Google launches points to future where AI will trump hardware

Pixel 2 cameras and Home Max speaker use intelligent software

A man takes a photo of a Google Pixel 2 phone during a launch event in San Francisco, California, U.S. October 4, 2017. REUTERS/Stephen Lam
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The most important announcement made by Google at its fall product launch event last week wasn’t in regards to a feature the upcoming Pixel 2 smartphone will have, but rather one it won’t have.

Namely: a second rear-facing camera lens.

The five-inch Pixel 2 and its larger cousin, the six-inch Pixel XL 2, will instead have only a single lens, bucking a growing trend in high-end smartphones.

While dual-lens rear cameras first appeared on smartphones in 2011, the trend took off in earnest last year, appearing on phones including the LG G5, Huawei P9, and of course the iPhone 7 Plus. Apple is continuing with two lenses with this year's iPhone 8 Plus and iPhone X. Samsung has jumped on board with its latest, the Galaxy Note 8, as have a few others, including the Oppo R11 and the OnePlus 5.

The idea that all these phones are pushing is that dual lenses make for better pictures, since one lens can capture foreground details while the other does the background. The phone’s software then combines the two images into a single photo that is superior to what just one lens can produce.


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It’s solid logic, except that the Pixel 2 – which is set for launch in six countries this month, although a UAE release date is still unknown – readily beats its competitors despite having just the single lens.

Influential image-quality testing site DxOMark has anointed the Pixel 2 the king of the smartphone heap, giving its camera an unprecedented rating of 98. That score is the highest ever for a smartphone and tops the iPhone 8 Plus and Galaxy Note 8, both of which received 94.

Google’s result is phenomenal given its different approach but it’s also a sign of larger things to come as far as consumer gadgets are concerned.

The search behemoth is setting new heights in image quality not because of improvements to hardware such as lenses, although those are happening, too, but rather because it is applying machine learning and artificial intelligence to what is an otherwise analogue process.

As the company’s engineers explained during last week’s launch event, the Pixel 2’s camera relies on AI crunching information in the background – or the cloud, rather – to improve image quality.

Google’s cameras are basically learning from the billions of photos on the internet. The Pixel 2 can intelligently identify and separate backgrounds and foregrounds based on what the company’s algorithms have gleaned from processing that huge trove of data.

So, while a dual-lens camera might use two simultaneously shot photos to create a single, good-looking portrait, for instance, the Pixel 2 can effectively arrive at the same result by using the example of many, many other similar photos.

Or, as the DxOMark ratings indicate, it’s actually arriving at better results. Inevitably, Google’s competitors will attempt to apply the same techniques to their phones.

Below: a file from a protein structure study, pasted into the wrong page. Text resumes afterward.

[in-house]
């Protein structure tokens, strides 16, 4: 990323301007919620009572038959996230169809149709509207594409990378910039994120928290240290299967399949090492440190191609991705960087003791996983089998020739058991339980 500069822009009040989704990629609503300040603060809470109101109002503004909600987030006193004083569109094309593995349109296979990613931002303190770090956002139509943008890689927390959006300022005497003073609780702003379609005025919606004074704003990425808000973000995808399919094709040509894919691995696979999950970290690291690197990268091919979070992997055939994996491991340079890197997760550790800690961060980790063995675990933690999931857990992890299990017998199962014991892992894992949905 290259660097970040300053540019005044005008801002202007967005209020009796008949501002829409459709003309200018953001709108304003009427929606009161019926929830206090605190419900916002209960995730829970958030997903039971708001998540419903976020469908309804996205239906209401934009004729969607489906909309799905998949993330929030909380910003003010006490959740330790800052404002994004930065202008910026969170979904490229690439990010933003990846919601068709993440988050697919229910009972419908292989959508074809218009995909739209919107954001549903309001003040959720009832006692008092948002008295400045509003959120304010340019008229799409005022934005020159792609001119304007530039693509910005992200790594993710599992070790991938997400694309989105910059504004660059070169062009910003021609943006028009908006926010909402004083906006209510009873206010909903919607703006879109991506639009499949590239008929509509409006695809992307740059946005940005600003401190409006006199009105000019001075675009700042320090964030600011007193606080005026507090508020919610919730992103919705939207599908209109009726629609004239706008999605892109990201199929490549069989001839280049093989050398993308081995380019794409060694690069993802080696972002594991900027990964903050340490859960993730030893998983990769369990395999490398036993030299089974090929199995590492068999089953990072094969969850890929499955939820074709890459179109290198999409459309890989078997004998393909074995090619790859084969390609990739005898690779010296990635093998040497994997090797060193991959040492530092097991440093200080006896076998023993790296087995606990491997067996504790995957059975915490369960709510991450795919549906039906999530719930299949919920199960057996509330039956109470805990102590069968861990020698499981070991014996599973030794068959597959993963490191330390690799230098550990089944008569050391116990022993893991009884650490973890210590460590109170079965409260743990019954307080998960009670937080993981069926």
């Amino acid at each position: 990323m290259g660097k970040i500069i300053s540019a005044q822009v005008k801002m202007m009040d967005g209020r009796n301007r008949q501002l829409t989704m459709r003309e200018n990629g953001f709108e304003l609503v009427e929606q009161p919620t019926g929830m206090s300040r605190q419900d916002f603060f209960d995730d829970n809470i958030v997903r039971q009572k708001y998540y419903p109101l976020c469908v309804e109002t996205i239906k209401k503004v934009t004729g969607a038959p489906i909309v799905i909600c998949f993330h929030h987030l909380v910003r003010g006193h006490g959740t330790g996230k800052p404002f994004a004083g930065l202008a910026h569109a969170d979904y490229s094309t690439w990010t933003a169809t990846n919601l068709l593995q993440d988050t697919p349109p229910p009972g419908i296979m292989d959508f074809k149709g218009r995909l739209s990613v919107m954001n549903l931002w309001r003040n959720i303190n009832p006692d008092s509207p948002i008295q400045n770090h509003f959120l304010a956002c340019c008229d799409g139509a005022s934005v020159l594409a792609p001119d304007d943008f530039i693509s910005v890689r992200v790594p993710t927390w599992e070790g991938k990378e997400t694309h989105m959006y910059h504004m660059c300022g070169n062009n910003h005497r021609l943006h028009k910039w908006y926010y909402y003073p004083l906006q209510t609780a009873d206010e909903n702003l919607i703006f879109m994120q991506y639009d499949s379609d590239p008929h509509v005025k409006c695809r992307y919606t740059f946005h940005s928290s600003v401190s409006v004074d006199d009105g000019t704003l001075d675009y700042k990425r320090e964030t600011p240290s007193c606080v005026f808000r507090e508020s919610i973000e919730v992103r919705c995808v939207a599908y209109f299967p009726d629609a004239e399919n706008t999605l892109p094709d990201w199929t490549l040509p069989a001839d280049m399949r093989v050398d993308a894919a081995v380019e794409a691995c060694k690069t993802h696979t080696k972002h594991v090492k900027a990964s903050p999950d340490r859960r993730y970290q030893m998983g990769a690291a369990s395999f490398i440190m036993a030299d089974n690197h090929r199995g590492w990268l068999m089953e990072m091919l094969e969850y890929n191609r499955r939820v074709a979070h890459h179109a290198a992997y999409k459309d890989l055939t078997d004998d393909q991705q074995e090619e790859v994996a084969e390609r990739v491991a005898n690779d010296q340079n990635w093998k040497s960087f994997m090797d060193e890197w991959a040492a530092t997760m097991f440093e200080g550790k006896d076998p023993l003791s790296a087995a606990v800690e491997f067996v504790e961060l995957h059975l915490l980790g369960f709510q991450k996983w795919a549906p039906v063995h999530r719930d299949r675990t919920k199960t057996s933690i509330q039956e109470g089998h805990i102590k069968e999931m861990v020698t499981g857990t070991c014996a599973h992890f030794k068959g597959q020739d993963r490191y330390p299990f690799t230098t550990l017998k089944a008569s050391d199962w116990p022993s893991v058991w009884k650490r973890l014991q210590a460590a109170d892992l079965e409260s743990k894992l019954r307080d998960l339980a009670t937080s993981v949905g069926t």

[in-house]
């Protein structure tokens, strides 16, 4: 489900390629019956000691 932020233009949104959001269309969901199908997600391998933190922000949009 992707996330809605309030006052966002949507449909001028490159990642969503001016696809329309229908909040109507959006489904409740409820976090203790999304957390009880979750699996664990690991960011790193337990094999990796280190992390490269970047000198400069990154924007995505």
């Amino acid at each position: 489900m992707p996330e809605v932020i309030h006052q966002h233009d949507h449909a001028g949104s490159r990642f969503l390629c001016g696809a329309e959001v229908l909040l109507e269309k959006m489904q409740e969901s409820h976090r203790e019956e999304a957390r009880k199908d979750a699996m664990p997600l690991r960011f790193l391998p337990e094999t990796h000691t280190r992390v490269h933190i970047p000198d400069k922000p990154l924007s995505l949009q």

What could be truly fascinating is if Google eventually joins the party and adds a dual-camera system to a future Pixel phone, in addition to its AI processing. Consumers will continue to be the beneficiaries as image quality goes even further through the roof.

The application of AI to consumer tech isn’t just happening with cameras, though. Google is also taking the same approach with its Home Max speaker, which is launching in the United States in December and elsewhere next year.

As with its previously released Google Home speaker, the Max will house the Google Assistant voice-activated AI, which provides users with audible answers on everything from recipes and weather to traffic conditions and news reports.

The Home Max, however, is geared for quality audio and again, it uses AI to deliver it. Aside from higher-end physical specs, the speaker also has AI that can detect where it is in a room – say, near a wall or in a corner – and automatically adjust levels accordingly.

Sonos introduced a similar feature called TruePlay a few years ago, but it required manual interaction from the user. The speaker honed in on your sound-emitting phone as you walked around the room with it, building a sort of audio map of its environment.

The Google Home Max does basically the same thing, but automatically.

It hasn’t been tested in the wild yet so Google doesn’t have any top marks from influential audio authorities to boast about, but the underlying philosophy – where AI boosts the capabilities of the hardware – is the same. In that vein, it’s a safe bet the Home Max will get similar positive reviews, even if it takes an iteration or two to get there.

Either way, Google’s approach is smart for several reasons. The capabilities of analogue hardware, whether it be camera lenses or speaker woofers and tweeters, can only be pushed so far. Software can take them further, and machine learning and AI further still.

In this particular field, the company has a huge and potentially insurmountable lead over its competitors, given that its omnipresence on the internet.

It was hard to imagine even a decade ago that a simple search engine would eventually let us take better pictures, but that’s where our gadgets are going.